When a church’s leadership decides to create a new position on staff, sometimes it’s a result of healthy, normal growth. The church is in a position to welcome a new role to the team to expand or begin a ministry—such as adding a College Pastor after the youth program is running smoothly.
But sometimes, establishing and hiring for a new role is the result of critical gaps in responsibilities or an overworked church staff that’s close to burnout. Adding a new position on staff can be the flag that keeps the ship sailing.
With either reason, it’s crucial to carefully plan for any new role you’re considering adding to your church staff. Without this careful consideration, leaders can make mistakes like creating a full-time role that only has enough duties to be part-time or adding a role that the rest of the staff isn’t equipped to support.
You want to set a new staff member up for success—especially if they’re in a newly created role. That’s why pastors and church leaders should consider the following areas when creating a new position.
#1 – Title and Description
Choosing the new role’s title isn’t the first step.
The first step is to write a clear description of what the role does. Outline the key responsibilities the person will hold and what skillset, education, personality, etc. is required for the role. Unclear expectations too often result in underperforming or underutilized staff. But this can easily be prevented with a clear, detailed role description.
Next, determine a title that accurately represents the role and fits seamlessly into your church’s organizational chart. Ask: On which level does this position belong in our org chart? Which title option best fits their experience and degree of responsibility?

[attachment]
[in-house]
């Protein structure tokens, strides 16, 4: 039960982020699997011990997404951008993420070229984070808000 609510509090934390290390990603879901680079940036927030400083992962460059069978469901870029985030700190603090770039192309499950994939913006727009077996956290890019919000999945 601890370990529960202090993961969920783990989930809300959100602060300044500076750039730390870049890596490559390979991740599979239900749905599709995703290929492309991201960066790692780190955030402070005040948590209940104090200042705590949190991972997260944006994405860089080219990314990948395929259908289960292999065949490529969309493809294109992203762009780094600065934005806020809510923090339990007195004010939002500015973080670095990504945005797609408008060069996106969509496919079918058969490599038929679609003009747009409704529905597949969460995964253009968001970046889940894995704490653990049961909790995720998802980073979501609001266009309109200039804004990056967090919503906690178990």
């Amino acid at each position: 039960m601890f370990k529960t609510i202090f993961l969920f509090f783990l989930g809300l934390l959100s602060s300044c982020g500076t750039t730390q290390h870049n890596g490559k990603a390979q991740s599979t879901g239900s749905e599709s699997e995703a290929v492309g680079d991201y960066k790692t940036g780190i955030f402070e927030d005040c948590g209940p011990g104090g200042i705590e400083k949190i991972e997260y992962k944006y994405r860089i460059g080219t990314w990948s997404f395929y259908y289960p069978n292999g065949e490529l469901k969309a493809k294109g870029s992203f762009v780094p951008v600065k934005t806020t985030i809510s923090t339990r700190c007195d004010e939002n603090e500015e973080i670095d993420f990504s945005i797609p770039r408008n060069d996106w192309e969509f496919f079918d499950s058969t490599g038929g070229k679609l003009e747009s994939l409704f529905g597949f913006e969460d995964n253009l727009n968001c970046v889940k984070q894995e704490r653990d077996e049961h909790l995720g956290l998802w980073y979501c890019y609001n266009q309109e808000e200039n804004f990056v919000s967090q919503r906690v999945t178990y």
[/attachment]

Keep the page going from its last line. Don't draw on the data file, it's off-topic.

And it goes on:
You don’t have to start from scratch. There are over 50 job descriptions in the Church Fuel Resource Library that members can use as-is or as a customizable template.
#2 – Relationships and Responsibilities
When it comes to creating and onboarding a new position, churches have more relationships to consider than a typical business or other organization.
There are the usual questions about who the role reports to and which team members they manage. But on church teams, it’s also important to think about the volunteers that the role will lead, support, or help manage.
And church staff members often have a responsibility to help guide people spiritually. As you plan for a new role on staff, make sure that there’s clarity around volunteer responsibilities and what, if any, spiritual leadership is required.
#3 – Future Growth
As people who ultimately seek to further the kingdom of God and equip people for the work of ministry (Ephesians 4:12), church leaders shouldn’t only add a new role to the staff because of the work the person can do today. We should always have the person’s spiritual growth in mind and consider how the new role can expand in its ministry capacity.
What would a promotion look like for this new role? How can you ensure that the role has space to grow in responsibility? When someone fills the role, they should feel confident that they have a future with the ministry and that, as they develop their skills, the church has a plan for their advancement.
A recent study by CareerAddict.com found that 82% of people would leave their jobs over a lack of progression. The church isn’t excluded from this. Before you add a new church staff role, conceive of every possible growth opportunity available for the team member in it.
Take the Next Step
If you’re not sure where to start with creating a new church staff role, we’re here for you. We created a checklist with 13 areas to cover when establishing a new role. This resource also includes the right questions to ask every step of the way.
Click here to download the free New Role Checklist.